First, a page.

The Cincinnati Bengals made the most of their three fifth round picks, getting quality depth for their secondary as well as a high-value wide receiver.
With their first pick at 156 the Bengals selected Iowa cornerback, Shaun Prater. At first glance, I admit I was a bit puzzled that the Bengals would add yet another cornerback to the mix that brings back Nate Clements, Adam Jones and Brandon Ghee, signed Jason Allen and Terence Newman, and drafted Dre Kirkpatrick with their first pick. Then it became clear: the Bengals are not totally sold on Leon Hall's recovery from his Achilles' injury.
Given the question marks surrounding Hall and the potential free agent status of three of the above-mentioned players, getting Prater, a three year starter at Iowa, makes sense.
Prater is another physical corner who will compete for time at the nickel corner and special teams. He's particularly strong against the run, always a quality needed in AFC North cornerbacks.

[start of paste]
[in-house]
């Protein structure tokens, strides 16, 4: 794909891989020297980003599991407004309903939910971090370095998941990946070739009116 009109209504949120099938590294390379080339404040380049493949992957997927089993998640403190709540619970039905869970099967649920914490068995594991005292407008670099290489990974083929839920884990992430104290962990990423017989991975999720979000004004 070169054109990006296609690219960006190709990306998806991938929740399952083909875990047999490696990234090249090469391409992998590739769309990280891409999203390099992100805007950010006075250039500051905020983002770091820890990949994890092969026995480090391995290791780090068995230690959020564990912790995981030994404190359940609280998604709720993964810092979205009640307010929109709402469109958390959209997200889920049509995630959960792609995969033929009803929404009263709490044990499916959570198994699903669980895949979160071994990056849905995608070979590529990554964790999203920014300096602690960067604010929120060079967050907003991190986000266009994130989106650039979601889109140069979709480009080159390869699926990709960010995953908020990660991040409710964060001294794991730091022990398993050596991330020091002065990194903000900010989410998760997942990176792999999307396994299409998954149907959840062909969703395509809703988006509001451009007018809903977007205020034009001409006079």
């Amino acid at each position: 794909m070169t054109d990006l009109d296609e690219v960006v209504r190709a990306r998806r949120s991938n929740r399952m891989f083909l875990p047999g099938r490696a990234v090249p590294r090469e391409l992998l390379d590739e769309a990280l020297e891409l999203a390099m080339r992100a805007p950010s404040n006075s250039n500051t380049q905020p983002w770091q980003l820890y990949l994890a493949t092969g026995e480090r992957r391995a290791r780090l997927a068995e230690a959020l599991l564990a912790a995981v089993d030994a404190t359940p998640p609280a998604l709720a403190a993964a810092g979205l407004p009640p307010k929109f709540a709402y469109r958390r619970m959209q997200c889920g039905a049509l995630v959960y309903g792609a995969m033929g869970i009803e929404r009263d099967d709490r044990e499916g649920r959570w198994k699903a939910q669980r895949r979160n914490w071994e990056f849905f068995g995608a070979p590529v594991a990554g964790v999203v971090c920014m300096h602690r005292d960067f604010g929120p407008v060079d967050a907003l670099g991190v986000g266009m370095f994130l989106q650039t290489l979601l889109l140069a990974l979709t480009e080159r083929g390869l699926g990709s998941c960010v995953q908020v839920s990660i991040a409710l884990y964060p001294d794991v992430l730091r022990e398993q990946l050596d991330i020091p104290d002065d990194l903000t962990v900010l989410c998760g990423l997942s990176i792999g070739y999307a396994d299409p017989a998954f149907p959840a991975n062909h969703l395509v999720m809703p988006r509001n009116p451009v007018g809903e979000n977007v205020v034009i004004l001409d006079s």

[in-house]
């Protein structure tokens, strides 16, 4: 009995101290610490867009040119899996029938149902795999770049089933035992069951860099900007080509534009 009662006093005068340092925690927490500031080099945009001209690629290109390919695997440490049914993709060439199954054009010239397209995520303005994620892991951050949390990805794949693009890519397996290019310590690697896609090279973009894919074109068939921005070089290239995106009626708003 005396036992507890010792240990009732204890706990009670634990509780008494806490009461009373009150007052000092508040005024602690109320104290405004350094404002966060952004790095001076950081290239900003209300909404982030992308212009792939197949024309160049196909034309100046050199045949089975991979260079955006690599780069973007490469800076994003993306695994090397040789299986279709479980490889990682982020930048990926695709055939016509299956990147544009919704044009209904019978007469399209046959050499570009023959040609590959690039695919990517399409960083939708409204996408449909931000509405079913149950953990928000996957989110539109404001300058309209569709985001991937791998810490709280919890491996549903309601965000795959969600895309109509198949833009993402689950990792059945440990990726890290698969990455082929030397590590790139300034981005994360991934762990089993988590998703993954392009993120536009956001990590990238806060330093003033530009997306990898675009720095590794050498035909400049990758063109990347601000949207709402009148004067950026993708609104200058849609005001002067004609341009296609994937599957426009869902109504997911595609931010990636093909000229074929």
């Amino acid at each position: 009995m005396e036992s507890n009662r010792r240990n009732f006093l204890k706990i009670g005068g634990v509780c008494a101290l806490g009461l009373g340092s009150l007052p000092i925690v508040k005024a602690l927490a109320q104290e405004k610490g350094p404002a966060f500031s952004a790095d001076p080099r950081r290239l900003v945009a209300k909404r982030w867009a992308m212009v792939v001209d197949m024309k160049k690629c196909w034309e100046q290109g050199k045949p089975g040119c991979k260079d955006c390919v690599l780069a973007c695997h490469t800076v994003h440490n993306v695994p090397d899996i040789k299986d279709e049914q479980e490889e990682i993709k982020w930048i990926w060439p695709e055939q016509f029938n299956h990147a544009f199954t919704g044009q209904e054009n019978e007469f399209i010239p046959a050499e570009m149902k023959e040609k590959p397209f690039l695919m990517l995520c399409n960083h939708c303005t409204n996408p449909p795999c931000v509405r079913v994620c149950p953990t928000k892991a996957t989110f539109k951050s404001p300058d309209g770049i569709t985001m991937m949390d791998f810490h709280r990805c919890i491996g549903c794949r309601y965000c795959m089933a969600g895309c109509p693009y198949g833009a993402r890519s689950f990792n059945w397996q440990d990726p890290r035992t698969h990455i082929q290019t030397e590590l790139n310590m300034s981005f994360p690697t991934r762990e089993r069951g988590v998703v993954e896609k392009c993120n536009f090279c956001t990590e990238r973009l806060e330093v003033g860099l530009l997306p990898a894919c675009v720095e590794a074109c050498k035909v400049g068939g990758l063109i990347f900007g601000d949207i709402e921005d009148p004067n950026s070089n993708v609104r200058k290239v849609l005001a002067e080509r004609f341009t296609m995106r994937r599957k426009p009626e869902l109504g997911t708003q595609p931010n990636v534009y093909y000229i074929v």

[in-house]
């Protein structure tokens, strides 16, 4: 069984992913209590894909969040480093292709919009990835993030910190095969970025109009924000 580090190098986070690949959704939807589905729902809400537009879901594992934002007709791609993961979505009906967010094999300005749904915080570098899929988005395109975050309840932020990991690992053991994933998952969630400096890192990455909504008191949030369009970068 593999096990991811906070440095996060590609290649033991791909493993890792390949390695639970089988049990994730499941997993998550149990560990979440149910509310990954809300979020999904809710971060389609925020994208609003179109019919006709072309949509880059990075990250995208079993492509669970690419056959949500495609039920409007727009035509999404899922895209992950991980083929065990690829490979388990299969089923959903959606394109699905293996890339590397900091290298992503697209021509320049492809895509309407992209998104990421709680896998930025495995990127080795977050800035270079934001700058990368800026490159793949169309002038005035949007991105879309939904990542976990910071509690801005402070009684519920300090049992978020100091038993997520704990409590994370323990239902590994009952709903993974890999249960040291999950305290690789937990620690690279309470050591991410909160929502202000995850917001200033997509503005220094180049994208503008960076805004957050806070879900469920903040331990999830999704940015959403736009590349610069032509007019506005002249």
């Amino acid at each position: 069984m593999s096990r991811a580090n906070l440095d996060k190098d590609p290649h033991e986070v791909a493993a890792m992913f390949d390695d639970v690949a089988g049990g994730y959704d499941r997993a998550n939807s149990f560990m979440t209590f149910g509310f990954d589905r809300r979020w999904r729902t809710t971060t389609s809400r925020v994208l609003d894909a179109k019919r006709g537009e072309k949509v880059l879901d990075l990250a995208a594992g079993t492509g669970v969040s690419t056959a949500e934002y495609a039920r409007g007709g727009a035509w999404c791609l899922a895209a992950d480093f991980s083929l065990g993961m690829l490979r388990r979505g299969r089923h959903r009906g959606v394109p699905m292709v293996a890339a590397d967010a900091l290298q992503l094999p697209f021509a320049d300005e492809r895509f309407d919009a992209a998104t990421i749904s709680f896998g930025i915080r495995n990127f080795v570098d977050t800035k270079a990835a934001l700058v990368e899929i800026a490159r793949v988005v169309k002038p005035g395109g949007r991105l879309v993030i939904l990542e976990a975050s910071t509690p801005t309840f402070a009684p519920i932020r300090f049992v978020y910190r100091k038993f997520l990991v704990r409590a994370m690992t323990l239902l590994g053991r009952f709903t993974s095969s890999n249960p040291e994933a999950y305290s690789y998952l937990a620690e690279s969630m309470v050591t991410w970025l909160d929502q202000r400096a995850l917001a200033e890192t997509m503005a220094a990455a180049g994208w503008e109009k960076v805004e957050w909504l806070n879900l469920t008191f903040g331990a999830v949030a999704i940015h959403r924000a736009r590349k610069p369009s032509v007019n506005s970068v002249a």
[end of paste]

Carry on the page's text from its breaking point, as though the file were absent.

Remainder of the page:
With the second pick in the fifth round, Cincinnati took Cal receiver Marvin Jones. Jones has all the physical skills to be a dominant wide receiver. The Bengals particularly like what they saw from him at the Senior Bowl. With Mohamed Sanu, Jones gives the Bengals another great outside option to go opposite AJ Green.
Jones had a great Combine performance and wowed scouts at the Senior Bowl with his impressive route running. Scouts question his straight line speed to get behind cornerbacks, but like his ability to run after the catch.
The third pick of the fifth round saw the Bengals get a physical specimen in Boise St. safety, George Iloka. At 6'4" Iloka is a safety who can play effectively in the box against the run as well as cover bigger tight ends. He was a four year starter with the Broncos and was the number one rated free safety on some boards. There were some concerns expressed over his on the field discipline during his collegiate career, but I imagine Mike Zimmer will take care of that.Tags: Cincinnati, Cincinnati Bengals, Football, George Iloka, Marvin Jones, NFL, Shaun Prater